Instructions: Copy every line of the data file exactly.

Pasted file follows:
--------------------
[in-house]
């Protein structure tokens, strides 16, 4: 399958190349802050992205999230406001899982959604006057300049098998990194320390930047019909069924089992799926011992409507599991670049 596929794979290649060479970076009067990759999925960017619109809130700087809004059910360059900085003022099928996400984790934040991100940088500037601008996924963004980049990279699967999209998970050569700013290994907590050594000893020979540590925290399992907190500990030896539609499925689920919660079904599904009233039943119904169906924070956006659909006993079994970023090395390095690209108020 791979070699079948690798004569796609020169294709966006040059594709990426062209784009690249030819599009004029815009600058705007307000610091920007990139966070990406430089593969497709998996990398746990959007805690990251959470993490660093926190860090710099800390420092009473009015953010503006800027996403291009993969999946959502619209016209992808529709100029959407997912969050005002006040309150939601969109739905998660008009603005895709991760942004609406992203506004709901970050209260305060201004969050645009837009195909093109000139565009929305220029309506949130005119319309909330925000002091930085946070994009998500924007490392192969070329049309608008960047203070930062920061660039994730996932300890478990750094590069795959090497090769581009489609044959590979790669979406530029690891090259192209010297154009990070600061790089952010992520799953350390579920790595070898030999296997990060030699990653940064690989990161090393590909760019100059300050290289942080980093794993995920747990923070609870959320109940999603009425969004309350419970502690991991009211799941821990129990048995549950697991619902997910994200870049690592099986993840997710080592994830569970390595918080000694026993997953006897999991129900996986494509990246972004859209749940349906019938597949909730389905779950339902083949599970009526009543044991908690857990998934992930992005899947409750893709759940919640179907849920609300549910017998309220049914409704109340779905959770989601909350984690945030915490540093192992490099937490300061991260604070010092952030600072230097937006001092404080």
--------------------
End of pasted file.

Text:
[in-house]
């Protein structure tokens, strides 16, 4: 399958190349802050992205999230406001899982959604006057300049098998990194320390930047019909069924089992799926011992409507599991670049 596929794979290649060479970076009067990759999925960017619109809130700087809004059910360059900085003022099928996400984790934040991100940088500037601008996924963004980049990279699967999209998970050569700013290994907590050594000893020979540590925290399992907190500990030896539609499925689920919660079904599904009233039943119904169906924070956006659909006993079994970023090395390095690209108020 791979070699079948690798004569796609020169294709966006040059594709990426062209784009690249030819599009004029815009600058705007307000610091920007990139966070990406430089593969497709998996990398746990959007805690990251959470993490660093926190860090710099800390420092009473009015953010503006800027996403291009993969999946959502619209016209992808529709100029959407997912969050005002006040309150939601969109739905998660008009603005895709991760942004609406992203506004709901970050209260305060201004969050645009837009195909093109000139565009929305220029309506949130005119319309909330925000002091930085946070994009998500924007490392192969070329049309608008960047203070930062920061660039994730996932300890478990750094590069795959090497090769581009489609044959590979790669979406530029690891090259192209010297154009990070600061790089952010992520799953350390579920790595070898030999296997990060030699990653940064690989990161090393590909760019100059300050290289942080980093794993995920747990923070609870959320109940999603009425969004309350419970502690991991009211799941821990129990048995549950697991619902997910994200870049690592099986993840997710080592994830569970390595918080000694026993997953006897999991129900996986494509990246972004859209749940349906019938597949909730389905779950339902083949599970009526009543044991908690857990998934992930992005899947409750893709759940919640179907849920609300549910017998309220049914409704109340779905959770989601909350984690945030915490540093192992490099937490300061991260604070010092952030600072230097937006001092404080």